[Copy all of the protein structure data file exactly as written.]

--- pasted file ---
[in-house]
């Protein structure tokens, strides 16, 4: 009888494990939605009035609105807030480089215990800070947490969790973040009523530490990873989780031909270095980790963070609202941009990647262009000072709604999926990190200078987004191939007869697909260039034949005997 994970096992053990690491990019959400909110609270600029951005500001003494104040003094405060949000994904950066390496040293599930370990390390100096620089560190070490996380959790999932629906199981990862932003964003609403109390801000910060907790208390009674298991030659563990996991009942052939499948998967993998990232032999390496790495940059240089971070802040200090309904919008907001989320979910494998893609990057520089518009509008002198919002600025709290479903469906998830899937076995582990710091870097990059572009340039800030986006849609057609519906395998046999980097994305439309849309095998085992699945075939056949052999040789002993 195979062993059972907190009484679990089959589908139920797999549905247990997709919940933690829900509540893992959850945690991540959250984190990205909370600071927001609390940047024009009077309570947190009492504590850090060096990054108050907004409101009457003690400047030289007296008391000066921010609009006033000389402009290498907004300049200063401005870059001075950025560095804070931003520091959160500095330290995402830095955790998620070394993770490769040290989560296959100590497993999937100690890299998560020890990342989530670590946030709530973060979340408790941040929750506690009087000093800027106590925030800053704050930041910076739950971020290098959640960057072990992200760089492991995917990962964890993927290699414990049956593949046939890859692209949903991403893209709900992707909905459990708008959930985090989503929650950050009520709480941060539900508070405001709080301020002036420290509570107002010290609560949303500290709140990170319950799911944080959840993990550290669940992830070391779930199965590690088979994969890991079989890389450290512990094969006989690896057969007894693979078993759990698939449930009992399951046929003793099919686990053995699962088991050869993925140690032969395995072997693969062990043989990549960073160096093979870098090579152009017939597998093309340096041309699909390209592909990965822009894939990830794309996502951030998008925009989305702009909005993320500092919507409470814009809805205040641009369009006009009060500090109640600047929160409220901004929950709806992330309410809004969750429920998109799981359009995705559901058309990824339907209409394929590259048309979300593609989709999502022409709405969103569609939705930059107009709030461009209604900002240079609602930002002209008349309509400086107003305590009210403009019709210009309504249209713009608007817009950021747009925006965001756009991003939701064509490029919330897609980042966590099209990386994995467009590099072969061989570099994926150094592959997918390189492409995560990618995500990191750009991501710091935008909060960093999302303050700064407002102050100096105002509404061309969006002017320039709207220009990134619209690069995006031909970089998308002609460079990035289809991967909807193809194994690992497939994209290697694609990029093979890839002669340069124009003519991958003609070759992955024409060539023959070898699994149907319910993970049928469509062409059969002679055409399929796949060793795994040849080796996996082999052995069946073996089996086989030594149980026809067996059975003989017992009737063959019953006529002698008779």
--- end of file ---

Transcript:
[in-house]
């Protein structure tokens, strides 16, 4: 009888494990939605009035609105807030480089215990800070947490969790973040009523530490990873989780031909270095980790963070609202941009990647262009000072709604999926990190200078987004191939007869697909260039034949005997 994970096992053990690491990019959400909110609270600029951005500001003494104040003094405060949000994904950066390496040293599930370990390390100096620089560190070490996380959790999932629906199981990862932003964003609403109390801000910060907790208390009674298991030659563990996991009942052939499948998967993998990232032999390496790495940059240089971070802040200090309904919008907001989320979910494998893609990057520089518009509008002198919002600025709290479903469906998830899937076995582990710091870097990059572009340039800030986006849609057609519906395998046999980097994305439309849309095998085992699945075939056949052999040789002993 195979062993059972907190009484679990089959589908139920797999549905247990997709919940933690829900509540893992959850945690991540959250984190990205909370600071927001609390940047024009009077309570947190009492504590850090060096990054108050907004409101009457003690400047030289007296008391000066921010609009006033000389402009290498907004300049200063401005870059001075950025560095804070931003520091959160500095330290995402830095955790998620070394993770490769040290989560296959100590497993999937100690890299998560020890990342989530670590946030709530973060979340408790941040929750506690009087000093800027106590925030800053704050930041910076739950971020290098959640960057072990992200760089492991995917990962964890993927290699414990049956593949046939890859692209949903991403893209709900992707909905459990708008959930985090989503929650950050009520709480941060539900508070405001709080301020002036420290509570107002010290609560949303500290709140990170319950799911944080959840993990550290669940992830070391779930199965590690088979994969890991079989890389450290512990094969006989690896057969007894693979078993759990698939449930009992399951046929003793099919686990053995699962088991050869993925140690032969395995072997693969062990043989990549960073160096093979870098090579152009017939597998093309340096041309699909390209592909990965822009894939990830794309996502951030998008925009989305702009909005993320500092919507409470814009809805205040641009369009006009009060500090109640600047929160409220901004929950709806992330309410809004969750429920998109799981359009995705559901058309990824339907209409394929590259048309979300593609989709999502022409709405969103569609939705930059107009709030461009209604900002240079609602930002002209008349309509400086107003305590009210403009019709210009309504249209713009608007817009950021747009925006965001756009991003939701064509490029919330897609980042966590099209990386994995467009590099072969061989570099994926150094592959997918390189492409995560990618995500990191750009991501710091935008909060960093999302303050700064407002102050100096105002509404061309969006002017320039709207220009990134619209690069995006031909970089998308002609460079990035289809991967909807193809194994690992497939994209290697694609990029093979890839002669340069124009003519991958003609070759992955024409060539023959070898699994149907319910993970049928469509062409059969002679055409399929796949060793795994040849080796996996082999052995069946073996089996086989030594149980026809067996059975003989017992009737063959019953006529002698008779």